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January 17, 2013

The mystery of food labels

Nutritionists educate residents on the basics of serving information

ANDERSON, Ind. — Reading food labels can be intimidating, but by keeping a few things in mind those labels can help consumers lead a healthier life, experts say.

Michelle Richart, community and diabetes educator at St. Vincent Anderson Regional Hospital, said they do a lot of label education with patients undergoing diabetes care.

There are four different parts to a label — serving information, the raw numbers, the recommended daily intake and the vitamins and minerals. Richart said the serving size is one of the most critical pieces to that puzzle stressing that it is important to know what an actual serving size is as it impacts the rest of the label.

Jenny Martin, Community Hospital Anderson nutrition coordinator and registered dietician said most people are getting significantly more than what a typical serving is.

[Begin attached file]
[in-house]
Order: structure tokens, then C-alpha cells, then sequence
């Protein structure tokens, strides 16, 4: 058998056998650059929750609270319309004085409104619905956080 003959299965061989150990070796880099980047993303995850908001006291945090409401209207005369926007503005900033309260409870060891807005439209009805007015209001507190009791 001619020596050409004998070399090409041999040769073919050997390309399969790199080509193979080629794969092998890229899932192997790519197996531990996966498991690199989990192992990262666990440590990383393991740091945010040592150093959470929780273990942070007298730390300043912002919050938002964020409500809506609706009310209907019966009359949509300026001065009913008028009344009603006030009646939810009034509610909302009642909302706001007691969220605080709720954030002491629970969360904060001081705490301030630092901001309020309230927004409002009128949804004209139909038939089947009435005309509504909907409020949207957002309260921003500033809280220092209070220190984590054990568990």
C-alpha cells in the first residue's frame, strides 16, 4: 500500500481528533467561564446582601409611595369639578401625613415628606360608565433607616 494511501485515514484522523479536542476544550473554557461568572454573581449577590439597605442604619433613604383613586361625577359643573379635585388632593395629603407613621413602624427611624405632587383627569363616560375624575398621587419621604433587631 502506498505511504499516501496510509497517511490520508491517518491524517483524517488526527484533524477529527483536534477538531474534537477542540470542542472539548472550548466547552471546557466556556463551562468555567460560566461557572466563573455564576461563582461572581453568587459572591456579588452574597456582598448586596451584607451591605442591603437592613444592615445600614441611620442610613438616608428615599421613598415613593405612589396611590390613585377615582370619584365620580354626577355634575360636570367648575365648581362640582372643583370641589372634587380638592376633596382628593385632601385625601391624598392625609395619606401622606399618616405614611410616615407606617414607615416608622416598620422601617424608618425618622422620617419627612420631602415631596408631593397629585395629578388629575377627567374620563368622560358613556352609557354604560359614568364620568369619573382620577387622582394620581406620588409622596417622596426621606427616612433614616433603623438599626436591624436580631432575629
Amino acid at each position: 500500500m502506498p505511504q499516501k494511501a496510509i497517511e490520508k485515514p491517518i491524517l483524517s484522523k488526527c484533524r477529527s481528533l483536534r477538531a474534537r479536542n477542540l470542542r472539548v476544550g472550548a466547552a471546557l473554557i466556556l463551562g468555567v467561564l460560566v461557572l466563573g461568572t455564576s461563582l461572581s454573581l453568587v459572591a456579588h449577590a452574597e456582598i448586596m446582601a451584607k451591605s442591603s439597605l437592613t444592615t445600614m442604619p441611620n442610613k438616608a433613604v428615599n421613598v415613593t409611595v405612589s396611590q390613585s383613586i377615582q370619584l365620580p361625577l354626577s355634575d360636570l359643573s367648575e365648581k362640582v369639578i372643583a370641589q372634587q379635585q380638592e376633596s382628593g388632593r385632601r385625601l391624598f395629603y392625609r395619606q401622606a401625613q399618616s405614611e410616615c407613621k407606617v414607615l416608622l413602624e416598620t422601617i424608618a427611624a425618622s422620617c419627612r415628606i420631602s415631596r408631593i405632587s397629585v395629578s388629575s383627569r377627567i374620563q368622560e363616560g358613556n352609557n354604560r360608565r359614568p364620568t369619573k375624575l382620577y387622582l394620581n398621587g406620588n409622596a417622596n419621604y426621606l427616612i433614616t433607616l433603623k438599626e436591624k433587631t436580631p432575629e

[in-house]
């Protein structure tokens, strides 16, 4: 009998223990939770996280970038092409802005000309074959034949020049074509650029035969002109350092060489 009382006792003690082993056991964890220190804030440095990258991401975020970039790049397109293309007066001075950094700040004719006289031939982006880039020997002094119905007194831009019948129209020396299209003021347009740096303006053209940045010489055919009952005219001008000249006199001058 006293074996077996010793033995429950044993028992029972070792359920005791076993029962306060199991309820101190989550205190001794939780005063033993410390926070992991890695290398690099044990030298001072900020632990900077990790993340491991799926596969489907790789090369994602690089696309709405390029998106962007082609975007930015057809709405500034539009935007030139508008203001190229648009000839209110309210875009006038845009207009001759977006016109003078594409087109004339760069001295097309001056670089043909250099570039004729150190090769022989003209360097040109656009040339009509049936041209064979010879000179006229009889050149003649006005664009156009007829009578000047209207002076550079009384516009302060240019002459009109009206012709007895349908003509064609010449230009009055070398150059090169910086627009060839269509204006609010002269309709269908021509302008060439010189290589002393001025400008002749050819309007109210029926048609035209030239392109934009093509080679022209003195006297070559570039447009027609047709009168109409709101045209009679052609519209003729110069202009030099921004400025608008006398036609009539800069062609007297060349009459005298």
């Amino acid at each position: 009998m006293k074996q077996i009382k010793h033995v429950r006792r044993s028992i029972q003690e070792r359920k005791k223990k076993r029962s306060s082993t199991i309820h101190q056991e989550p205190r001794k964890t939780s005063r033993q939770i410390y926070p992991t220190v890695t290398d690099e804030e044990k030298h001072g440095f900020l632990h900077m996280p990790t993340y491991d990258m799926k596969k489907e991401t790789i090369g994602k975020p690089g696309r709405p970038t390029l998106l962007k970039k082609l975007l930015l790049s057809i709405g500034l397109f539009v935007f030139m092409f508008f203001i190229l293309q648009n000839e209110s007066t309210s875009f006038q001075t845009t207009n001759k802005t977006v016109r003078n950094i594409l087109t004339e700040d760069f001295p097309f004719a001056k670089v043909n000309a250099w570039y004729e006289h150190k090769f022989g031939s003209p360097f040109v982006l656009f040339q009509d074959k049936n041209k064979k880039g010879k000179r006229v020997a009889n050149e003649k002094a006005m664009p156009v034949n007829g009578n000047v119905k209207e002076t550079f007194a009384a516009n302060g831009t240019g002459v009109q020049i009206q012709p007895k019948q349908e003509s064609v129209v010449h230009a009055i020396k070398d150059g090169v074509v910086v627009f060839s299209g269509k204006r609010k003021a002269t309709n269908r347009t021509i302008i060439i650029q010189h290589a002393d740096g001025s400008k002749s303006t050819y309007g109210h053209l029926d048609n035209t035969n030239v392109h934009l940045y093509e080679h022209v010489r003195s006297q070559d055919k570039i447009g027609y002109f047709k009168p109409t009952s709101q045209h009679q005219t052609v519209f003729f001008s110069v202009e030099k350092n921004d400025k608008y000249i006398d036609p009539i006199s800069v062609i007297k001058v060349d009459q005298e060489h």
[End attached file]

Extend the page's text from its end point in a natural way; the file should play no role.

“I think they would be absolutely surprised to see what an actual serving size is,” she said.

The “raw numbers” give consumers the number of grams or milligrams of things like fat, calories, carbohydrates and other items, Richart explained. And often next to that raw number is a percentage that shows what portion of the recommended daily intake is for someone consuming a 2,000-calorie-a-day diet.

But she stressed if you aren’t following that particular diet then that number essentially is pointless.

“When you look at a label, focus on what is most important to you,” Richart said. “We teach our patients to look at that thing first. If you have a heart condition it may be the sodium. If you have diabetes you look at something different.”

Martin said that labels have changed over the years and what is included on them is mandated by the Food and Drug Administration.

“Know what you are looking for before you look at the label,” she said. “It can be confusing if you don’t understand what you are targeting. People can make things more difficult than they actually are. Look at the grams and milligrams over the percentages.”

Ingredients on labels are listed in the order of what the item contains, ranging from the most to the least, Richart said.

Organic foods are regulated by the USDA. Items labeled as organic must demonstrate that producers are protecting natural resources, conserving biodiversity and using only approved substances, according to the USDA.

Details for this story were provided by The Herald Bulletin.

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